Leaving the Nest, Joining the Flock
I’m what the University of Oregon Alumni Association calls an “adopted Duck.” I didn’t graduate from the UO and I’d never even been to Eugene until I flew out for my Oregon Quarterly job interview. Yet, after three-and-a-half years on campus (nearly as long as it takes most students to earn an undergraduate degree), I consider myself, more or less, a Duck.
That claim will gain legitimacy in September when my daughter steps onto campus as a UO freshman. I couldn’t be more pleased with her decision. A strong student with an adventuresome spirit, she had many options. She weighed those options, and chose the UO for all the right reasons: a wide range of academic programs to explore before she settles on a major; a beautiful, safe campus that’s not too big and not too small; an inclusive, welcoming, and respectful community; a good selection of study-abroad programs; and, thanks to in-state tuition and a partial scholarship, the possibility of graduating with little or no debt.
Before coming to the UO, I worked at other higher-ed institutions, and one thing I’ve always looked for is how willing a college or university’s faculty and staff members are to send their own kids there. If my daughter wants to kvetch with other students about the perils of running into one’s parents on campus, she’ll have plenty of company. For my part, I’ve already been congratulated on her great decision by many of my colleagues—some graduates themselves, others Duck parents . . . like me.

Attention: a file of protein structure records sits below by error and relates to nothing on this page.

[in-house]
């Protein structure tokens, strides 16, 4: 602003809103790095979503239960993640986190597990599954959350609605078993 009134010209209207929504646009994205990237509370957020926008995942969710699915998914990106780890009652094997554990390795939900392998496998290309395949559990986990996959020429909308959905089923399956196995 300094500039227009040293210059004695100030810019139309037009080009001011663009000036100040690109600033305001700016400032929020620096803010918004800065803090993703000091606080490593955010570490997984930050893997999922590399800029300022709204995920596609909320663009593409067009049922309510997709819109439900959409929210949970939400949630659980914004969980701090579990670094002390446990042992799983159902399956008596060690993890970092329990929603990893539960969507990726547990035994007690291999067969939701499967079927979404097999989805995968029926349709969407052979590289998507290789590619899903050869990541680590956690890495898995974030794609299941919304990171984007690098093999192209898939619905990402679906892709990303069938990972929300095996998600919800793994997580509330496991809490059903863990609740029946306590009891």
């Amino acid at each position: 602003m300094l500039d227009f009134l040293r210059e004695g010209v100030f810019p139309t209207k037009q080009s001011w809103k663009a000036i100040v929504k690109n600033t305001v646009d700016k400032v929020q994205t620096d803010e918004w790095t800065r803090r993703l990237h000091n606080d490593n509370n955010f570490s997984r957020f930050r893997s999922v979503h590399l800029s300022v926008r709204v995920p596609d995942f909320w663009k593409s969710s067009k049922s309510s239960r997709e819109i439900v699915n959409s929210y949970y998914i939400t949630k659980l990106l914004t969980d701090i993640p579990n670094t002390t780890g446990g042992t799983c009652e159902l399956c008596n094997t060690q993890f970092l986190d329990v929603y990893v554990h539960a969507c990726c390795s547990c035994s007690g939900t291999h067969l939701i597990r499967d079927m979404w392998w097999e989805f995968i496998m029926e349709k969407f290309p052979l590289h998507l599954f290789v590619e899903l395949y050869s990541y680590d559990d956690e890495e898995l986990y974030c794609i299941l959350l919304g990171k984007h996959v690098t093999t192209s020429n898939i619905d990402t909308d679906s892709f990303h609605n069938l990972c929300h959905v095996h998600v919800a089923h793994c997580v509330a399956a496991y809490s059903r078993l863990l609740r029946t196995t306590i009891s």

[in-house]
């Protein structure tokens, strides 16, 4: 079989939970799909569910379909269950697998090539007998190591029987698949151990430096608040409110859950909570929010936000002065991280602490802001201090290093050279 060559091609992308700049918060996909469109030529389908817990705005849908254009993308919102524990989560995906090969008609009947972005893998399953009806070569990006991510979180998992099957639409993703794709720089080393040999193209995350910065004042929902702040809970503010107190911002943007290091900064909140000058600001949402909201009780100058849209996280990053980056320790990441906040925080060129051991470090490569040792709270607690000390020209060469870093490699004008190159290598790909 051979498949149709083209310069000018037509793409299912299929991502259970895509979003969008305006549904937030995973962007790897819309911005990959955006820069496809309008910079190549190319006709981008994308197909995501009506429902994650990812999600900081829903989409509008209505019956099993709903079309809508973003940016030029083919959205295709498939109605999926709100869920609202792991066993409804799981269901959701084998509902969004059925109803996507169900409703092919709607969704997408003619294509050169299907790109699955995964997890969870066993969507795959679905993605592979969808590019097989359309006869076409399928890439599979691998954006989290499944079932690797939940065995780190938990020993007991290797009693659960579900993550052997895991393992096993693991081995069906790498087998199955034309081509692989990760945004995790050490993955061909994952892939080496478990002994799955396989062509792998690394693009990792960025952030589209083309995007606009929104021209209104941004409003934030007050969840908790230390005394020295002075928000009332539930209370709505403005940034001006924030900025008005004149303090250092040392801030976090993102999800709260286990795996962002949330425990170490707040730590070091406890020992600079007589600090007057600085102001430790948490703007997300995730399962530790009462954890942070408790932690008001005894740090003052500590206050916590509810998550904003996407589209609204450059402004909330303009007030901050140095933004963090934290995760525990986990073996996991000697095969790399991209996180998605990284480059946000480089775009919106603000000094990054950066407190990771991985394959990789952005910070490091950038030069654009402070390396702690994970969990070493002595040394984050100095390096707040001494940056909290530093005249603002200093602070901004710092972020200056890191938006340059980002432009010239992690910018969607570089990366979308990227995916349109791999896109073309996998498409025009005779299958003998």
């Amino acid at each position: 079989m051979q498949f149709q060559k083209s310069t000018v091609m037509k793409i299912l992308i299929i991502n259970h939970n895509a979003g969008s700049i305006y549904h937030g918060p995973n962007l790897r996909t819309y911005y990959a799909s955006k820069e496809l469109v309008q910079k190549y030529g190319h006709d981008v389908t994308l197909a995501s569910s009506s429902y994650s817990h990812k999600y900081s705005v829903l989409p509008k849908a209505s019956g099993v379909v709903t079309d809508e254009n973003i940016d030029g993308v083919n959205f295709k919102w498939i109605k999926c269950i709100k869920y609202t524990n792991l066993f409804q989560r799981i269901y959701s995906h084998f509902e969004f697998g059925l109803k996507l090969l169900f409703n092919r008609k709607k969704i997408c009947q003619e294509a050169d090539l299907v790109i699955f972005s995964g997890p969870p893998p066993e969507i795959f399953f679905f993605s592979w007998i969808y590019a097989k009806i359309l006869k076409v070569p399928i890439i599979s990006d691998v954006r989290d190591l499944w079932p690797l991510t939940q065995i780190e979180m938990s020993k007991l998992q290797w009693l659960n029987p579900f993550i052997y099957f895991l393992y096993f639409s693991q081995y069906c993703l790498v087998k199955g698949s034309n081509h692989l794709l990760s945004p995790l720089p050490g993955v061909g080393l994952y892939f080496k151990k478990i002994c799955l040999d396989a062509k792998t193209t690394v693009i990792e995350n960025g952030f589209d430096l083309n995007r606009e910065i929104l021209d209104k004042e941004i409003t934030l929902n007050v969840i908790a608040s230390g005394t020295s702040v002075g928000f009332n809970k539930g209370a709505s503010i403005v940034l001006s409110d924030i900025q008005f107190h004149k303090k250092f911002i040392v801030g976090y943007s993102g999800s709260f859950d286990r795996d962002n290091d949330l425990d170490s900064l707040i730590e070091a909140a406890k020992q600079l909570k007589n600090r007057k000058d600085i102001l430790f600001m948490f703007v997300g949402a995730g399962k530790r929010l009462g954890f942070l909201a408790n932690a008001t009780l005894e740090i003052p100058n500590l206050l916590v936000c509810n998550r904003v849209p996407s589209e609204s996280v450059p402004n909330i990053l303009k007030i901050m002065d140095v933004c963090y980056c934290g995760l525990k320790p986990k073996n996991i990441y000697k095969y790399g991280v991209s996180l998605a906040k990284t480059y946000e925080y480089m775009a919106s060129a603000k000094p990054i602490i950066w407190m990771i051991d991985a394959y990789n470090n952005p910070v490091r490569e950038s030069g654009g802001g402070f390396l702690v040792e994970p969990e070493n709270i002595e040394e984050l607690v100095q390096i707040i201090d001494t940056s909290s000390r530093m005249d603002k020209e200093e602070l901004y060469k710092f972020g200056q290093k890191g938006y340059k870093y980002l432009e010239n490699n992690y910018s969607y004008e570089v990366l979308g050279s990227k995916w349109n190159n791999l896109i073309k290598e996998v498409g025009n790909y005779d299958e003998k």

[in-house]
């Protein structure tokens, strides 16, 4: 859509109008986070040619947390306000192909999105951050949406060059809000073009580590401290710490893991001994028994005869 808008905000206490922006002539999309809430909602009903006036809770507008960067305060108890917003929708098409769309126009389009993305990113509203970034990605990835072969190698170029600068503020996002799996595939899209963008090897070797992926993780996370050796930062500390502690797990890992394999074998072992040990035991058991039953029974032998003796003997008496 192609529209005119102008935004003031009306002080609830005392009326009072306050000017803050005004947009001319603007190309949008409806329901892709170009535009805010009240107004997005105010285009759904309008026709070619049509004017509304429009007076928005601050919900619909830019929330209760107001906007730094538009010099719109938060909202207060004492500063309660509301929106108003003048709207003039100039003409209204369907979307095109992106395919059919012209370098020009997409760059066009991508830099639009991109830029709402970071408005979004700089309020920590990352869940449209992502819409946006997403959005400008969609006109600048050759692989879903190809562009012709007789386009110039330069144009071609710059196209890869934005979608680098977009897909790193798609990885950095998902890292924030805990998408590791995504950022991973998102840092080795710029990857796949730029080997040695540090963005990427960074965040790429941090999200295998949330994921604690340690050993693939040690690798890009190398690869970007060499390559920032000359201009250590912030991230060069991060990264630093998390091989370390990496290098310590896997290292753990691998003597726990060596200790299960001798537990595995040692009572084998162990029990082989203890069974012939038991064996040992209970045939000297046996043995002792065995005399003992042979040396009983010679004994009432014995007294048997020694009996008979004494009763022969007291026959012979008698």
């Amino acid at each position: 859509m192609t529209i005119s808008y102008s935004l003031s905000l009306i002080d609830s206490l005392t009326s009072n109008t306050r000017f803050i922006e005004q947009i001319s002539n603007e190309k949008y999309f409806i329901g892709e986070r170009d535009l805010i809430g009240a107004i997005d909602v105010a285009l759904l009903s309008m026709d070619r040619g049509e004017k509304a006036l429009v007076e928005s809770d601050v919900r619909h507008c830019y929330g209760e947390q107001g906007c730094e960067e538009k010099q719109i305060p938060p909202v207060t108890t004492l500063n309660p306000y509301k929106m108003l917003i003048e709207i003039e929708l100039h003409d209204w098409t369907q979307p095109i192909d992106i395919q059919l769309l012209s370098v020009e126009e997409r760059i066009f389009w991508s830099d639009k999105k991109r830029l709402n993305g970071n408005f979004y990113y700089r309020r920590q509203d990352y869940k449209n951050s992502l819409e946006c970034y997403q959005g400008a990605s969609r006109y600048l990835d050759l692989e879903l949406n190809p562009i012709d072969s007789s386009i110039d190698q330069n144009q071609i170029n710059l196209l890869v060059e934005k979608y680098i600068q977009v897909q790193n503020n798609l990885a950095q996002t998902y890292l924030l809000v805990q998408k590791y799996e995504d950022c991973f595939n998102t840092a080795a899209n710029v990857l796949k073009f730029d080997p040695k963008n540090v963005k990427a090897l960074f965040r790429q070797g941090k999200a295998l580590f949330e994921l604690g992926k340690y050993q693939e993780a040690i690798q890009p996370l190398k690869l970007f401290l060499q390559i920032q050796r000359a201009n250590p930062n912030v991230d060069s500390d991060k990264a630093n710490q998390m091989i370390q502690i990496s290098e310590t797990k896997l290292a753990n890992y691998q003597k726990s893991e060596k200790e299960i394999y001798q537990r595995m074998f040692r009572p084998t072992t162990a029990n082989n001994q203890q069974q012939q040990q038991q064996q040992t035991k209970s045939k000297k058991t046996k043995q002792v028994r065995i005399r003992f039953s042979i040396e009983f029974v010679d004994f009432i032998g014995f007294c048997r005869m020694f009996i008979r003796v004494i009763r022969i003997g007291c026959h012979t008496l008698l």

I met parents from all over the country at IntroDUCKtion, the university’s two-day summer orientation for new students and their families. Some were former Ducks, others were completely new to the university. Yet they were all proud, all excited, and all impressively knowledgeable about the UO. The students were grouped into small “flocks” and toured the campus, met with advisors, enrolled in their first classes, and got to know their new peers. Meanwhile, parents and family members listened to presentations on such topics as equity and inclusion, financing our students’ educations, campus safety, and “letting go.” Clearly aware that they were speaking to members of the generation that gave rise to the term “helicopter parent,” orientation staff emphasized, repeatedly, that our students’ University of Oregon education would be just that—theirs. They chose their courses and registered for their first term on their own, meeting up with us at the end of the day for dinner with completed schedules in hand. My daughter’s included classes in art, journalism, psychology, and sociology called Art and Human Values, Visualize a Better World, Mind and Brain, and Social Inequality. She lamented that the rock-climbing class she wanted was full and that the psych class might make for an overly ambitious first-term schedule. She talked about the other classes she wants to take in coming terms, and the classes her friends—some of whom she’d just met that week—were taking. It was exciting for both of us.
I always look forward to September when campus reignites with the energy of a new flock of students, a new academic year. This fall even more so, as my daughter prepares for her first term of college, and I embrace my new role as a Duck parent. I’ve marked my calendar for the first Family Weekend, and I really mean it when I say,
Ann Wiens, Editor